Corner Albert and Ann Street, Brisbane City
Saturday : 9:00 AM to 4:00 PM
General access and guided tours

Enjoy the Church’s large open central nave and beautiful stained-glass windows.

One of the most picturesque settings of the inner city is at the corner of Albert and Ann Streets where the Albert Street Uniting Church sits on a slight rise above King George Square and is now reflected in the new Wesley House. The first Methodist church in Brisbane was built by John Petrie, the first Mayor of Brisbane town, and was opened in 1849 on the corner of Albert Street and Burnett Lane, where the Commonwealth Bank now stands.

This building was replaced in 1856, and as the congregation grew, the present site was purchased from the Masonic Lodge for £10,000. Five foundation stones were laid on 18 August 1888 and the church was opened on 8 November 1889. The cost was £12,500.

The church is in the Gothic Revival style of architecture and an attempt was made to harmonise the style with the requirements of a sub-tropical climate with cloisters on three sides (the cloisters at the front were enclosed in 1968 and new glass doors installed). The red bricks were made from clay on a property between Lang Parade and Park Avenue, Milton. Oamaru stone from New Zealand has been used extensively for ornate hood moulds, parapet cornices and gable copings. The octagonal stone spire is based on a square brick tower with louvered window openings and rises 42 metres on the southern aspect of the church. The church’s internal layout is in the classical basilican style incorporating a large, open, central nave, with an upper gallery over the side aisles.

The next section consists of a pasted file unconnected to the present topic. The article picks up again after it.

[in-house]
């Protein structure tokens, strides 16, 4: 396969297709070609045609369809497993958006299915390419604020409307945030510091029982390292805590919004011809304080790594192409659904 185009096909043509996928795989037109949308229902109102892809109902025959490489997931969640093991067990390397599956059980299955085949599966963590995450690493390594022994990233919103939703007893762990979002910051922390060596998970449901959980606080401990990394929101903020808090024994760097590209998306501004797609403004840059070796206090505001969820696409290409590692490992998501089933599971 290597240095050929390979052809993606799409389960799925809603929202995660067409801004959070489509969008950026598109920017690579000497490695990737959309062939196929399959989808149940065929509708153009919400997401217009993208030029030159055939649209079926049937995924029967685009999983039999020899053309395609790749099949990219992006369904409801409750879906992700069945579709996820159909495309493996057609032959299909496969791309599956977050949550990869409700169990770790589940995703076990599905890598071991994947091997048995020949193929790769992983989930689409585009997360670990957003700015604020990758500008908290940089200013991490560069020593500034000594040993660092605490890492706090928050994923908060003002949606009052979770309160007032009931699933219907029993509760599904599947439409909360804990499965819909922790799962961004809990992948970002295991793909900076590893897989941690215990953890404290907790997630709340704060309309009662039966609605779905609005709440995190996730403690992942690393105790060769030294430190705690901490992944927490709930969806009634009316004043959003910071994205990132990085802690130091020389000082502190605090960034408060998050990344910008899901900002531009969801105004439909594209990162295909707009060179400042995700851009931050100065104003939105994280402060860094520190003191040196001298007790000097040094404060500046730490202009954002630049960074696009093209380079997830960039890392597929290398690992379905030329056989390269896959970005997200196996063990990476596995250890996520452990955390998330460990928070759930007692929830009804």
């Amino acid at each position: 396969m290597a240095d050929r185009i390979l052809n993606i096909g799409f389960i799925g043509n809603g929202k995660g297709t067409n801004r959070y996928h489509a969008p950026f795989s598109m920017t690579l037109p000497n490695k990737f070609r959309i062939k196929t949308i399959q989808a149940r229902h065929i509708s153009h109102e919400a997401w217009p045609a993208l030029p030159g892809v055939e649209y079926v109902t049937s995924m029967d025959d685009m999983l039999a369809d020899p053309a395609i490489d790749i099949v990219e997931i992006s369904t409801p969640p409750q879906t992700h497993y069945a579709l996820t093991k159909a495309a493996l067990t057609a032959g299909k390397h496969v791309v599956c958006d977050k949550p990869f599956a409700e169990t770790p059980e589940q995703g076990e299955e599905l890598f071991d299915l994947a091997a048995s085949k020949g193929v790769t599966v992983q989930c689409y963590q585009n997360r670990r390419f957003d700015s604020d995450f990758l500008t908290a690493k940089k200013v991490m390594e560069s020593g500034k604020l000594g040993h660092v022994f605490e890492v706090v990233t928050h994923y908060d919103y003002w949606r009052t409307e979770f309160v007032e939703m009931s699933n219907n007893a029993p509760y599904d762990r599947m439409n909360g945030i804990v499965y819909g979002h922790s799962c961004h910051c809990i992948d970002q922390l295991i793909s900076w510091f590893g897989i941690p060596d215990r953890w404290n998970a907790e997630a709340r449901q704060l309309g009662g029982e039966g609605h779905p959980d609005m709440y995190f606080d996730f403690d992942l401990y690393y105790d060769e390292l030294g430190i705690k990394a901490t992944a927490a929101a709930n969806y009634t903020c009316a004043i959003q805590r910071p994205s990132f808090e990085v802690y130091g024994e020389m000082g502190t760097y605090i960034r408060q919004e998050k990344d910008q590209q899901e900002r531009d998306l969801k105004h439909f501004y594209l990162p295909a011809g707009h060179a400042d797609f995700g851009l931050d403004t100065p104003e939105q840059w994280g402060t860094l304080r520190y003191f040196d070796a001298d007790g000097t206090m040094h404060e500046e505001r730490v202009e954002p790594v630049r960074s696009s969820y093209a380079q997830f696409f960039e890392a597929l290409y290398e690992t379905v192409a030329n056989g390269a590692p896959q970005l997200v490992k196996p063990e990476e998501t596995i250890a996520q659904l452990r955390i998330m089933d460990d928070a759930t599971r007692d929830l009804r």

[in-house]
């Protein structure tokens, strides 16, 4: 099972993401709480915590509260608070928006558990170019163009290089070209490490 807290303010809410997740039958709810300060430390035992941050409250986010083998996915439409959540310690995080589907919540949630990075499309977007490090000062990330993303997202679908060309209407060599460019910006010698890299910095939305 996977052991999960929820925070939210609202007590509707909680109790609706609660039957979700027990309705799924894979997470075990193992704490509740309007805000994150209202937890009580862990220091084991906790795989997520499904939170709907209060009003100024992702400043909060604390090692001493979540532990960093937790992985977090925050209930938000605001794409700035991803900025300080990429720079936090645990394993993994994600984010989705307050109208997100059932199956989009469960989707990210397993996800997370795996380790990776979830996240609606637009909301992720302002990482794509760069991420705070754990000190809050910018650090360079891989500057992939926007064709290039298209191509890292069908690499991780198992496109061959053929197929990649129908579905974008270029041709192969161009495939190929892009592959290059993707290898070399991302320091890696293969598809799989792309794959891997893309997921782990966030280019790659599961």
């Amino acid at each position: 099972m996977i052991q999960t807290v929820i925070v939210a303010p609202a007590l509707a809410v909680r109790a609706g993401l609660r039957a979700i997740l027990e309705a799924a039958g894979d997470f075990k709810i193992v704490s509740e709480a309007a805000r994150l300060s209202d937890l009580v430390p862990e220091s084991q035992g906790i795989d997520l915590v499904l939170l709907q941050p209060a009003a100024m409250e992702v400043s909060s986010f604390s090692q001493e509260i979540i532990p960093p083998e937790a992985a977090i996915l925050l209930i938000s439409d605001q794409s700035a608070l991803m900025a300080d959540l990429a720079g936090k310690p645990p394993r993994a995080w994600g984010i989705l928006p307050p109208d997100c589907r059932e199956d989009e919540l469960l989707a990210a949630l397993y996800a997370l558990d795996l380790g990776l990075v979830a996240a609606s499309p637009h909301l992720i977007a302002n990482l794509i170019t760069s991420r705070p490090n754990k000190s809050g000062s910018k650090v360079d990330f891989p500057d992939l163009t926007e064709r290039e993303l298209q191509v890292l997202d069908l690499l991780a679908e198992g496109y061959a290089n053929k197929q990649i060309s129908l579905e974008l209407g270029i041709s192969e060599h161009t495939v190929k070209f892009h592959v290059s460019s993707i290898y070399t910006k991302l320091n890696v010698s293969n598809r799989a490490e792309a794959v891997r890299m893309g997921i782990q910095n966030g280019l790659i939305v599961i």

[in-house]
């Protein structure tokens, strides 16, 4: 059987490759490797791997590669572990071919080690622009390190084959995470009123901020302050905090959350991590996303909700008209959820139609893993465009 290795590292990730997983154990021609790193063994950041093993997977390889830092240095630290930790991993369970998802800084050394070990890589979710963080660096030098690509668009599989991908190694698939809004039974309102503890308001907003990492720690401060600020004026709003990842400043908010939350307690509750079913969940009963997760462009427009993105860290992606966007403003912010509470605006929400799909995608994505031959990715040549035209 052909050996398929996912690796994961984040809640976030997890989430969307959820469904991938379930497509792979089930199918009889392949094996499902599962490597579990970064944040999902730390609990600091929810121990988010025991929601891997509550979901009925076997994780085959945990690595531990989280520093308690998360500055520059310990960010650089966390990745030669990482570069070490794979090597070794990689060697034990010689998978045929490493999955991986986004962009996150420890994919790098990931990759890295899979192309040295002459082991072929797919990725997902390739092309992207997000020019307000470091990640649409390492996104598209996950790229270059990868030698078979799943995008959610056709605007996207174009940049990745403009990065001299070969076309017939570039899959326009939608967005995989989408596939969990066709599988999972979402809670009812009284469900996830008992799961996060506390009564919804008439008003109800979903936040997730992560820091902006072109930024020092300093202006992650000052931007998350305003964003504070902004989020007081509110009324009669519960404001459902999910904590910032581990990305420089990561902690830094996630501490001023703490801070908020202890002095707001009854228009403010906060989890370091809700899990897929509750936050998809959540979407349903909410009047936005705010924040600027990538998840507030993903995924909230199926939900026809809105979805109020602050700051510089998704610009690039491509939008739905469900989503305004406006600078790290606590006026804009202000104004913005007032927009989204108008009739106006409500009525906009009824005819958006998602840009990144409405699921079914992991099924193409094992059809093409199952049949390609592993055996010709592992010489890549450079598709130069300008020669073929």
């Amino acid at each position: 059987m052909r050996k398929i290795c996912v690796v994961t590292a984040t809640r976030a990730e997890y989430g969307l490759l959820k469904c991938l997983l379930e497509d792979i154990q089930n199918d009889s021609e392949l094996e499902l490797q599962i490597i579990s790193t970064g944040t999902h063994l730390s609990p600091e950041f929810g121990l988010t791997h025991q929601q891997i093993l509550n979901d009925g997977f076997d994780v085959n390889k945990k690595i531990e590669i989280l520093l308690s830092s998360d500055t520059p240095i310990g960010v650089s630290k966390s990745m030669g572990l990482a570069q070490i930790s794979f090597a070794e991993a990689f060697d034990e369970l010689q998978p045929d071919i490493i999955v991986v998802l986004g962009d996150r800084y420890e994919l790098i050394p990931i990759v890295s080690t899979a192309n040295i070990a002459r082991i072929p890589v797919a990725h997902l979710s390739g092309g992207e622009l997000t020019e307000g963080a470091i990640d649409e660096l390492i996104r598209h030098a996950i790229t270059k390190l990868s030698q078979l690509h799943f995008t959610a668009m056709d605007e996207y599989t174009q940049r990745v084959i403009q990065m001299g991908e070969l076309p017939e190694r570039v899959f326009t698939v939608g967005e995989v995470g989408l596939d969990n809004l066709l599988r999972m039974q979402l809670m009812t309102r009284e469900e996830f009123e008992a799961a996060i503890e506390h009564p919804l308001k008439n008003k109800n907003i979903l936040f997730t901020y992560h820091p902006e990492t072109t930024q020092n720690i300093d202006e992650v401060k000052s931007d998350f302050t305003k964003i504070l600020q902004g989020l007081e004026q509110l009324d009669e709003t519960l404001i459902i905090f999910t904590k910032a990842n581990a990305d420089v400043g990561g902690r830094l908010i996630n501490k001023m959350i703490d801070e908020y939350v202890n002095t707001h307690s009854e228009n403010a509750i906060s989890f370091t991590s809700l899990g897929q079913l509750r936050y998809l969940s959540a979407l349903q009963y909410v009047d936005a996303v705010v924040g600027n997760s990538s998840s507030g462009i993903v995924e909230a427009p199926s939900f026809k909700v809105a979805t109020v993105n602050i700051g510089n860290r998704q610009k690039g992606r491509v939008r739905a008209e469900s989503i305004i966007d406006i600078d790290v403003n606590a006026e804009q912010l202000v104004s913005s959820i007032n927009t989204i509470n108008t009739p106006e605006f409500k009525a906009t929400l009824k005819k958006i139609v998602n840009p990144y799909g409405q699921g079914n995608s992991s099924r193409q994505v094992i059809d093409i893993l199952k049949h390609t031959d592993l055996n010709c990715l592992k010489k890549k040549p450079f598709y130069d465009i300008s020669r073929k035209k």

The galleries contain tiered seating and are supported on cast iron columns with decorative Corinthian capitals. The main ceiling is diagonally boarded pine and the gallery and communion rails are of cedar. Many of the stained-glass windows are memorials although the crown fanlight is thought to be from the 1856 church. Recent renovations in 2009–10 have refurbished the minister’s vestry and choir vestry and installed an external door from the ‘crypt’, the area under the organ, to provide access to Wesley House.

Tour Information

Frequency of Guided Tours: Tours at 11am, 12pm, and 1pm for 3/4 hour

Tour Tips

Register at the building on arrival

Wheelchair access


Is Heritage listed


Original: GMH Addision // Refurbishment (2009-10): Fulton Trotter Architects in association with Ivan McDonald Heritage Architects
1888-89: Original building // 1974-75, 2009-10: Refurbishments